Hey Berniecrats, You Don’t Need to Destroy the Democratic Party to Launch a Movement
Sasha Stone

“After this dramatic loss the democrats put in the superdelegates. They put them in to prevent anything this horrifying from happening again.”

It was 12 years after McGovern before the superdelegate system was first put in place. Theoretically, it was to avoid disaster candidates. Clinton was just such a candidate yet the supers lined up behind her as a virtual monolith. The system utterly failed at its stated purpose.

But that isn’t surprising. In practice, the supers have always sided with whoever won the primary/caucus process because, from a political standpoint, they simply have no choice in the matter. If they decided to go to the convention, strip the winner of the title and give it to the loser of that process, the party would implode.

In short, they’ve not only demonstrably failed at their stated goal, they are impotent — entirely worthless. They continue to exist solely as an anti-democratic cancer on the process.

The last election saw Clintonites in the press ubiquitously employ them in a propagandistic way, to erase Sanders’ initial delegate lead, to make Clinton look at all times unbeatable, then to call the race in Clinton’s favor right before the 2nd-biggest voting day on the Democratic calendar.

There’s isn’t a single real argument for keeping so much as a vestige of such a system in place.

Most of the rest of your piece is just your usual bullshit.

“They never apologized for their inexcusable behavior during the primary.”

It takes a lot of nerve for Clintonites to spend two years conspiring with the DNC to put an official thumb on the scales on Clinton’s behalf then turn around and suggest it’s the Sanders people who owe the apology. It’s sort of like writing article after article filled with garbage assertions like that which openly insult Sanders’ supporters then blaming them for the disunity you’re sewing.

“They seem perfectly content to abandon civil and women’s rights to chase white working class, whatever that means”

It doesn’t mean anything. Sanders calls for a working-class politics and working-class solidarity; he chases the working class, not the “white working class,” and not only did he not abandon “civil and women’s rights,” he was far better and more consistent on those issues than was Clinton.

“[Those on the Bernie side] scorn mainstream Democrats by calling us ‘corporate’ or ‘neo-libs,’ but their childish belief that our strength is ‘corrupt’ is offensive to centrist liberals.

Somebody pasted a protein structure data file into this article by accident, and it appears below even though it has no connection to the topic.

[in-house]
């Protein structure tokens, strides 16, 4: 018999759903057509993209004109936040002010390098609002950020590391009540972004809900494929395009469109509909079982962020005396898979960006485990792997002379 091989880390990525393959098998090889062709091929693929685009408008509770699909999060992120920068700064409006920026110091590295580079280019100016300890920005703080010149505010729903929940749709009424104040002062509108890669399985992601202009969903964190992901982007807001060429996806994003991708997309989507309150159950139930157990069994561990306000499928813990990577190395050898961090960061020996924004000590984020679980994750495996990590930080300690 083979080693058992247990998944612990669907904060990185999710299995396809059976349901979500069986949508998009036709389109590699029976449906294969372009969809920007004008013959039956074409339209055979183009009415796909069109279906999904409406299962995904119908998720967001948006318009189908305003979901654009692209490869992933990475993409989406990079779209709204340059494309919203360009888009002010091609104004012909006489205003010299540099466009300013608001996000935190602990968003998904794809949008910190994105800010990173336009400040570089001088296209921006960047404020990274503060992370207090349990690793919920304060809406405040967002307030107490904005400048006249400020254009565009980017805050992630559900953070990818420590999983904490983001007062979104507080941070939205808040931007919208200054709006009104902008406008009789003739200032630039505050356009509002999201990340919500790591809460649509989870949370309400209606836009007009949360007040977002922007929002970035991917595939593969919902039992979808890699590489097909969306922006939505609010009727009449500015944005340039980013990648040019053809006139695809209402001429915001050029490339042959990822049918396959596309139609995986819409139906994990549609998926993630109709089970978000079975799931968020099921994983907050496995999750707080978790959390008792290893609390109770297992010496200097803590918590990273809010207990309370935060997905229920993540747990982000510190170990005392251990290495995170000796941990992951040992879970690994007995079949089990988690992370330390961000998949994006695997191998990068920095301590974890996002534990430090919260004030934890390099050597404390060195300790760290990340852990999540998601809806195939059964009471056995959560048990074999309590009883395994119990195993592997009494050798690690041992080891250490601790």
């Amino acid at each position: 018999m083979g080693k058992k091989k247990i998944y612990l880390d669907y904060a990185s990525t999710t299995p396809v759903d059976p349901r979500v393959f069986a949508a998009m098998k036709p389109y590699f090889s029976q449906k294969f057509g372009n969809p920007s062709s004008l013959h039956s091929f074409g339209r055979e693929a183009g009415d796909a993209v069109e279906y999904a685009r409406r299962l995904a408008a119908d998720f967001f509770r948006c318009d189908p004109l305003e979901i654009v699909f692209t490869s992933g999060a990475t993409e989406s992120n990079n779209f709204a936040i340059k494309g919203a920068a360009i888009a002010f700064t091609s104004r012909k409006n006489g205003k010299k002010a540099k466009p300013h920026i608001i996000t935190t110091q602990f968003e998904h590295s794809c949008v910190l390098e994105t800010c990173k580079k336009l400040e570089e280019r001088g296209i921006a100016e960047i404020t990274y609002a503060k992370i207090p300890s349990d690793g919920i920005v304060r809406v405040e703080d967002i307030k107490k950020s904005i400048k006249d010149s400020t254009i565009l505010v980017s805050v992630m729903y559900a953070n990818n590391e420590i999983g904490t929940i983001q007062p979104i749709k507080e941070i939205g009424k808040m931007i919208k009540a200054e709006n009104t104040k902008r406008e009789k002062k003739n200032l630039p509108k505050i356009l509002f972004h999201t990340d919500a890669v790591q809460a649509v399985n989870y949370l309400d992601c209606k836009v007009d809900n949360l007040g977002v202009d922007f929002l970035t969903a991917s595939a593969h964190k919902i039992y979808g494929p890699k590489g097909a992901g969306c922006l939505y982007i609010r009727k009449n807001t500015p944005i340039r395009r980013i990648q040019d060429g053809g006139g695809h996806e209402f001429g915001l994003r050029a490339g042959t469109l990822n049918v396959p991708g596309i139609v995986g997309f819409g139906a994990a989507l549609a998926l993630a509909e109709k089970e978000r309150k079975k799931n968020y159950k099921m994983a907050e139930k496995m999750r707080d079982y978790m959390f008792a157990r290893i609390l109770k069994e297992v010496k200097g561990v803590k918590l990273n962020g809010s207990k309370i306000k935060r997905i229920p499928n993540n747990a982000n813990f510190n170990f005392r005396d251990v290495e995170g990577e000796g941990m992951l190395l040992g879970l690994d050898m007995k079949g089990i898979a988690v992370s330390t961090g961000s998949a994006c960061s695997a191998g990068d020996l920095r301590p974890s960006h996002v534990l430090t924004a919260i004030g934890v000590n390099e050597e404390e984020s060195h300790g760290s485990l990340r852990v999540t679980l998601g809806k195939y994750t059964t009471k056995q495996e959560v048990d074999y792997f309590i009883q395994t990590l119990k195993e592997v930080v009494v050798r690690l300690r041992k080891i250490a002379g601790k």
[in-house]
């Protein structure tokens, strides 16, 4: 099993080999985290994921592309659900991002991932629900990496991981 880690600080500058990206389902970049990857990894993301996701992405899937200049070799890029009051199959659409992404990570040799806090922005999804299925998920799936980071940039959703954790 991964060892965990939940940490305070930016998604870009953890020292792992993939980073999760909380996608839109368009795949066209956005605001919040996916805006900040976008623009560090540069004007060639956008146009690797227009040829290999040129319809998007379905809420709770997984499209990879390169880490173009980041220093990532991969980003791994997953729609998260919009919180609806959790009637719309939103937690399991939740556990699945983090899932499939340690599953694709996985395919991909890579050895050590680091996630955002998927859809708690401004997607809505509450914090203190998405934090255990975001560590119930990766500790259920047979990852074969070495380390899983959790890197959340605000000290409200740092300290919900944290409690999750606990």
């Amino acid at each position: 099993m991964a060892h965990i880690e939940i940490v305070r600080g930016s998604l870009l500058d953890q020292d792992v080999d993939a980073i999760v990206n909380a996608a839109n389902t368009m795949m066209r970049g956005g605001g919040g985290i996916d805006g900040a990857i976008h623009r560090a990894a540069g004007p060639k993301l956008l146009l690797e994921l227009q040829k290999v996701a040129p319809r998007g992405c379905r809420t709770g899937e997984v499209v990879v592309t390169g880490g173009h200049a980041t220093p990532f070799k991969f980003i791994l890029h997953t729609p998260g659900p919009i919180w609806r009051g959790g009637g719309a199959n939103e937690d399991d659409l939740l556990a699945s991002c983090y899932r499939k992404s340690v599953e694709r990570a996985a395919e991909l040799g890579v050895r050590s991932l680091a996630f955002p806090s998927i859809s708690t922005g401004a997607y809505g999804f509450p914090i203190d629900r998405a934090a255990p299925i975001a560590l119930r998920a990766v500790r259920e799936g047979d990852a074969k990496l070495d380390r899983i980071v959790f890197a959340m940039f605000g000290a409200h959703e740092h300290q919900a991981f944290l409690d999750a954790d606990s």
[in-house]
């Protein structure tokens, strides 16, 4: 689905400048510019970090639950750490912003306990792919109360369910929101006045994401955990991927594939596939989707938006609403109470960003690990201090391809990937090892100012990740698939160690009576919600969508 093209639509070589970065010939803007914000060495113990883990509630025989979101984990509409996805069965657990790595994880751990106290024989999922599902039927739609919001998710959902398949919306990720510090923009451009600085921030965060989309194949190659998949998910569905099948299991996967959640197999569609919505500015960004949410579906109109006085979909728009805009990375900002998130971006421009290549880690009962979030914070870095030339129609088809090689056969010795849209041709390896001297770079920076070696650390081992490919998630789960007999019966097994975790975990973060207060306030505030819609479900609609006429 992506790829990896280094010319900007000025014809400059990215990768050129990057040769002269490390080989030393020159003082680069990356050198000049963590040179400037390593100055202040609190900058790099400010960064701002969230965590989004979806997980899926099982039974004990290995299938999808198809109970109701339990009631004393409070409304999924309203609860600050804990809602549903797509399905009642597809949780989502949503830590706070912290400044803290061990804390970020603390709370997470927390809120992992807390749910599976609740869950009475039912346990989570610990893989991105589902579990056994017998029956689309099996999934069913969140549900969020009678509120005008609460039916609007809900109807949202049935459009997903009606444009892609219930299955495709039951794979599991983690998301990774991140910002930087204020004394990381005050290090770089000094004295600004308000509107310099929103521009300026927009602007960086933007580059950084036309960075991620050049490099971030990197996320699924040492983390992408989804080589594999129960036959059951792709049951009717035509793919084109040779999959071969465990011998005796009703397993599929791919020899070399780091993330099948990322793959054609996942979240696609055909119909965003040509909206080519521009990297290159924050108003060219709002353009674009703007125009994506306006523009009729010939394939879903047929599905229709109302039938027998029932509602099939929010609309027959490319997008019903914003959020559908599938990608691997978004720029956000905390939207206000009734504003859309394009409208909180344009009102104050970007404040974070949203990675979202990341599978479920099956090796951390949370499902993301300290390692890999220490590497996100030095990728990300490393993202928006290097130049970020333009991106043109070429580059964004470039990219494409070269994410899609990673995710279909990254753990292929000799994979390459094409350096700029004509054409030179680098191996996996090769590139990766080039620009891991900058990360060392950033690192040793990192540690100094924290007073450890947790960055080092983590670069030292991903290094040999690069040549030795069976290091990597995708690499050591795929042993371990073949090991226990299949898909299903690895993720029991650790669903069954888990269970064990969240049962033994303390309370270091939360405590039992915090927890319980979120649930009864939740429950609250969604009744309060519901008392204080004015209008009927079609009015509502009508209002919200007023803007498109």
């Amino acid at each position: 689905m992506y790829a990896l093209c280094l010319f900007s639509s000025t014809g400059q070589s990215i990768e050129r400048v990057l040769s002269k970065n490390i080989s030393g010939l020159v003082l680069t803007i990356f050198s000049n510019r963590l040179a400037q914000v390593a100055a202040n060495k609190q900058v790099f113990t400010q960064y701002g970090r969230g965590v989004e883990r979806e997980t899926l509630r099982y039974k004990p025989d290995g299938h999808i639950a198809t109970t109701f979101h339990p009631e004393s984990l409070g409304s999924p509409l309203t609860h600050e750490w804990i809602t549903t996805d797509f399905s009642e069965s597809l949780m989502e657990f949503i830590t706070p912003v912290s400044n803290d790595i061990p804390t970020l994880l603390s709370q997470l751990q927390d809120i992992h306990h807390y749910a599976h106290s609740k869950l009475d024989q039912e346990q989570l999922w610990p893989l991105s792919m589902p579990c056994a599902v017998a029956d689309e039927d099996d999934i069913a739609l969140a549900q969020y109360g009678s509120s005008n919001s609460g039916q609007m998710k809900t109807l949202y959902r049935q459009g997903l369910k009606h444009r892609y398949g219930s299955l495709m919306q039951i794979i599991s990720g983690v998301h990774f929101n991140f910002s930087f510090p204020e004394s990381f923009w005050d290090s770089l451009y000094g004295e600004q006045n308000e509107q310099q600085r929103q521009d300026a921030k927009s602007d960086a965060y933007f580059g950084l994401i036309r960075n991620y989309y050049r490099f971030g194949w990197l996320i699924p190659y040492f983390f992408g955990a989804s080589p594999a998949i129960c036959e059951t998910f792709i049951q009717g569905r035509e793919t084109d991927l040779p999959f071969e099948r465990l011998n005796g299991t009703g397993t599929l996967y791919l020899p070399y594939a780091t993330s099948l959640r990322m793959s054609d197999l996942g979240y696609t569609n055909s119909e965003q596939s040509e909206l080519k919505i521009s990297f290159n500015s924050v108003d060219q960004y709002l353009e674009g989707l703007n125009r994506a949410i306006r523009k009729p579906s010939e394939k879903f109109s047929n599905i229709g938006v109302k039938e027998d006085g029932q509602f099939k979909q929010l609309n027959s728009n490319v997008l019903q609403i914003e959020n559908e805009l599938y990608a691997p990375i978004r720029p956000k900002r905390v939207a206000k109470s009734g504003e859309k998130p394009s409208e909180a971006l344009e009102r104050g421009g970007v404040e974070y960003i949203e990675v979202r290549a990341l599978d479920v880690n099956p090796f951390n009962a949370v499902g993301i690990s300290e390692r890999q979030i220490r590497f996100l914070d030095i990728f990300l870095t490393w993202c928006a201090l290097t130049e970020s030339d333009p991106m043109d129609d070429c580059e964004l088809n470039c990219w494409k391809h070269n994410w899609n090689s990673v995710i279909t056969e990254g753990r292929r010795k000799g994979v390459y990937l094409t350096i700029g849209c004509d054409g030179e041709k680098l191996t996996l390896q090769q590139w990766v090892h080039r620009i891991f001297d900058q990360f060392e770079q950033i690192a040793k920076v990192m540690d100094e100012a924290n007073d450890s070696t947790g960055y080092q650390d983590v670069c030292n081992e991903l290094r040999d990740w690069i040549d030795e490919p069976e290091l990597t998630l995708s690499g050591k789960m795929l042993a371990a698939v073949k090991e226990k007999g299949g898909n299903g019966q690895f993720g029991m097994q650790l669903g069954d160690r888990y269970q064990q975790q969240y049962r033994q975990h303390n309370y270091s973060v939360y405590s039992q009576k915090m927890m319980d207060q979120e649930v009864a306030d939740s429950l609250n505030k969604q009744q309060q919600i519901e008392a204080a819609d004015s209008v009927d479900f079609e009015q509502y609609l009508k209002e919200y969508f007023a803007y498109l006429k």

“Such name-calling does nothing but alienate the 66 million of us who voted for Hillary.”

This is from last month’s big Harvard-Harris survey:

Bernie Sanders is the most popular politician in the U.S. I’m not sure who you think are “mainstream Democrats” or “centrist liberals” but Sanders is at 80% approval there — he is the Democratic mainstream. The rightist fruits of the utterly corrupt bribery-and-donor-service system the Berniecrats are challenging — the system for which you’re you’re acting as a de facto apologist — has no popular support within the Democratic party. Ask people if they want to join Hillary Clinton in exporting their own jobs in the name of corporate profits so she can get campaign donations from those who benefit, the proposition wouldn’t poll out of single digits in the bluest district in the U.S.

“the Bernie movement wants to once again pull the party too far to the left so that even an asshole like Trump threatens to take (and will likely win) a second term.”

Sanders isn’t “too far to the left.” His views reflect the broad center of political opinion in the U.S.:

Again, the Berniecrats are the mainstream.

Democrats had to try pretty hard to lose in 2016. Trump won only because they insisted on throwing Clinton against him. If he’d been running unopposed, he would have lost. If Trump even makes it to 2020, losing to him will be a Herculean task; just about the only way Democrats could manage it is by nominating another Clintonite non-starter. That isn’t looking very likely just now.